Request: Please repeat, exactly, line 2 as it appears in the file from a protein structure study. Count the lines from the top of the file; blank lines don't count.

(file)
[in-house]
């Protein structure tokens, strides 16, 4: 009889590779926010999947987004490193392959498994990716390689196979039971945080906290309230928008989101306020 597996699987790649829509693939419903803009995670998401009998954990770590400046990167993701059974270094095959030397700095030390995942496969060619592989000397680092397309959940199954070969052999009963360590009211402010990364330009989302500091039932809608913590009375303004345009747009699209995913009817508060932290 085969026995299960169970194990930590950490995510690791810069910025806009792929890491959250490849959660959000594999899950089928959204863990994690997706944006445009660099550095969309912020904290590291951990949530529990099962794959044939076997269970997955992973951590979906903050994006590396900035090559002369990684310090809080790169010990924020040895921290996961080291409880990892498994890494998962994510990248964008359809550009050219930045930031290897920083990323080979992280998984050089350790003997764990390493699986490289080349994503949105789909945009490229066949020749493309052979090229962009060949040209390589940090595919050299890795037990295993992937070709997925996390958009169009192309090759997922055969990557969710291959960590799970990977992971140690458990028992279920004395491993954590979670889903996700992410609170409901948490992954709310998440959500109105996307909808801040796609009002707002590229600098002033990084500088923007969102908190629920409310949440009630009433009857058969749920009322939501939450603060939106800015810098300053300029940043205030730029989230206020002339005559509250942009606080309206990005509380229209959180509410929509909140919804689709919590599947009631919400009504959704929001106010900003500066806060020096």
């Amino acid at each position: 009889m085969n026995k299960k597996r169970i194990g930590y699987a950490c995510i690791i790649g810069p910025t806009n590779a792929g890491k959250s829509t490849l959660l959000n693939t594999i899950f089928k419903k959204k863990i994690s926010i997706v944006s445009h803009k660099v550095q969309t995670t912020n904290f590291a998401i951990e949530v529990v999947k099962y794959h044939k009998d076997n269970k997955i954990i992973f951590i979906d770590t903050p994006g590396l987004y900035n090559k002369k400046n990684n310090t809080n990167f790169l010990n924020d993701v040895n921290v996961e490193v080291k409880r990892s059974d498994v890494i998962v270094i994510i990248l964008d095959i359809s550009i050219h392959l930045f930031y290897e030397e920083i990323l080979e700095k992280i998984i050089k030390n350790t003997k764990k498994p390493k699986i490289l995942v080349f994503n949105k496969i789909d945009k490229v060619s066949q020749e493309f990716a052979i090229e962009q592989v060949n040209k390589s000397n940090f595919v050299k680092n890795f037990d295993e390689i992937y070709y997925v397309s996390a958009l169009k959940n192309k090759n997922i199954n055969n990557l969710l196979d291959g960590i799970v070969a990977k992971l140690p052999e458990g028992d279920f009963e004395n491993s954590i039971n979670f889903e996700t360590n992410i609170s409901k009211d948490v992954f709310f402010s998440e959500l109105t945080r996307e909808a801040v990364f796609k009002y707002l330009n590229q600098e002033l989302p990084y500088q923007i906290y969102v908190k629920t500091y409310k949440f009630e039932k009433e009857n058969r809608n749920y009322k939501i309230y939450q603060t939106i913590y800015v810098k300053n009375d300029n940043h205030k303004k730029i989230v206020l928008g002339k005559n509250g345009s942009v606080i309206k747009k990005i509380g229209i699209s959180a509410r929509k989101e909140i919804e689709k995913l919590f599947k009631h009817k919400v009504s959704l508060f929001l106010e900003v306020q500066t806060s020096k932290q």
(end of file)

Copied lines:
């Protein structure tokens, strides 16, 4: 009889590779926010999947987004490193392959498994990716390689196979039971945080906290309230928008989101306020 597996699987790649829509693939419903803009995670998401009998954990770590400046990167993701059974270094095959030397700095030390995942496969060619592989000397680092397309959940199954070969052999009963360590009211402010990364330009989302500091039932809608913590009375303004345009747009699209995913009817508060932290 085969026995299960169970194990930590950490995510690791810069910025806009792929890491959250490849959660959000594999899950089928959204863990994690997706944006445009660099550095969309912020904290590291951990949530529990099962794959044939076997269970997955992973951590979906903050994006590396900035090559002369990684310090809080790169010990924020040895921290996961080291409880990892498994890494998962994510990248964008359809550009050219930045930031290897920083990323080979992280998984050089350790003997764990390493699986490289080349994503949105789909945009490229066949020749493309052979090229962009060949040209390589940090595919050299890795037990295993992937070709997925996390958009169009192309090759997922055969990557969710291959960590799970990977992971140690458990028992279920004395491993954590979670889903996700992410609170409901948490992954709310998440959500109105996307909808801040796609009002707002590229600098002033990084500088923007969102908190629920409310949440009630009433009857058969749920009322939501939450603060939106800015810098300053300029940043205030730029989230206020002339005559509250942009606080309206990005509380229209959180509410929509909140919804689709919590599947009631919400009504959704929001106010900003500066806060020096």